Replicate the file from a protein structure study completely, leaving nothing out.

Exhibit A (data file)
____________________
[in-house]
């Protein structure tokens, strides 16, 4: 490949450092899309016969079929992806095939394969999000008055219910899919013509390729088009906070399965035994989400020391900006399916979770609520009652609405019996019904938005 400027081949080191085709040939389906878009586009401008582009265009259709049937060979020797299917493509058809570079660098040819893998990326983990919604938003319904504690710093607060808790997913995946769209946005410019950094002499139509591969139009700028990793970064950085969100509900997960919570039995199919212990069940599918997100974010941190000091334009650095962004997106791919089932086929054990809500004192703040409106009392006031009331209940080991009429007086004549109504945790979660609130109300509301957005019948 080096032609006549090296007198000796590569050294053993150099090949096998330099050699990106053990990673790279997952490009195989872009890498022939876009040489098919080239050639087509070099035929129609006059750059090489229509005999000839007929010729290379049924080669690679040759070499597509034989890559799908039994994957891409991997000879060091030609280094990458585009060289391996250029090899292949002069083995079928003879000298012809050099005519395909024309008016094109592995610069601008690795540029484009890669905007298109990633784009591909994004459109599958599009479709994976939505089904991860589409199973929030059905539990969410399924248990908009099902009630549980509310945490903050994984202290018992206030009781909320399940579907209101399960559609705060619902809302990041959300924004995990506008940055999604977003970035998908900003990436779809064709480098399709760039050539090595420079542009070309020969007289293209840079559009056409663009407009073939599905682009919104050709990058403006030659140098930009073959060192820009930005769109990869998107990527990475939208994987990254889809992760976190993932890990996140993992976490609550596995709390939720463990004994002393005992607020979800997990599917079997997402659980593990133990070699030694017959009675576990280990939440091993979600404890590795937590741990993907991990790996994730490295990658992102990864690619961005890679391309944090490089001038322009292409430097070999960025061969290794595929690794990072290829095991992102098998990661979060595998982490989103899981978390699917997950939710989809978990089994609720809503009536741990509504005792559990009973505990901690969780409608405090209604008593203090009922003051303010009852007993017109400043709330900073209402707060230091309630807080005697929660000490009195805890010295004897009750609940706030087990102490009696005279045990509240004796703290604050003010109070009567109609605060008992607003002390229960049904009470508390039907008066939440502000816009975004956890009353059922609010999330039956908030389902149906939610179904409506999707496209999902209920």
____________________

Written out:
[in-house]
């Protein structure tokens, strides 16, 4: 490949450092899309016969079929992806095939394969999000008055219910899919013509390729088009906070399965035994989400020391900006399916979770609520009652609405019996019904938005 400027081949080191085709040939389906878009586009401008582009265009259709049937060979020797299917493509058809570079660098040819893998990326983990919604938003319904504690710093607060808790997913995946769209946005410019950094002499139509591969139009700028990793970064950085969100509900997960919570039995199919212990069940599918997100974010941190000091334009650095962004997106791919089932086929054990809500004192703040409106009392006031009331209940080991009429007086004549109504945790979660609130109300509301957005019948 080096032609006549090296007198000796590569050294053993150099090949096998330099050699990106053990990673790279997952490009195989872009890498022939876009040489098919080239050639087509070099035929129609006059750059090489229509005999000839007929010729290379049924080669690679040759070499597509034989890559799908039994994957891409991997000879060091030609280094990458585009060289391996250029090899292949002069083995079928003879000298012809050099005519395909024309008016094109592995610069601008690795540029484009890669905007298109990633784009591909994004459109599958599009479709994976939505089904991860589409199973929030059905539990969410399924248990908009099902009630549980509310945490903050994984202290018992206030009781909320399940579907209101399960559609705060619902809302990041959300924004995990506008940055999604977003970035998908900003990436779809064709480098399709760039050539090595420079542009070309020969007289293209840079559009056409663009407009073939599905682009919104050709990058403006030659140098930009073959060192820009930005769109990869998107990527990475939208994987990254889809992760976190993932890990996140993992976490609550596995709390939720463990004994002393005992607020979800997990599917079997997402659980593990133990070699030694017959009675576990280990939440091993979600404890590795937590741990993907991990790996994730490295990658992102990864690619961005890679391309944090490089001038322009292409430097070999960025061969290794595929690794990072290829095991992102098998990661979060595998982490989103899981978390699917997950939710989809978990089994609720809503009536741990509504005792559990009973505990901690969780409608405090209604008593203090009922003051303010009852007993017109400043709330900073209402707060230091309630807080005697929660000490009195805890010295004897009750609940706030087990102490009696005279045990509240004796703290604050003010109070009567109609605060008992607003002390229960049904009470508390039907008066939440502000816009975004956890009353059922609010999330039956908030389902149906939610179904409506999707496209999902209920």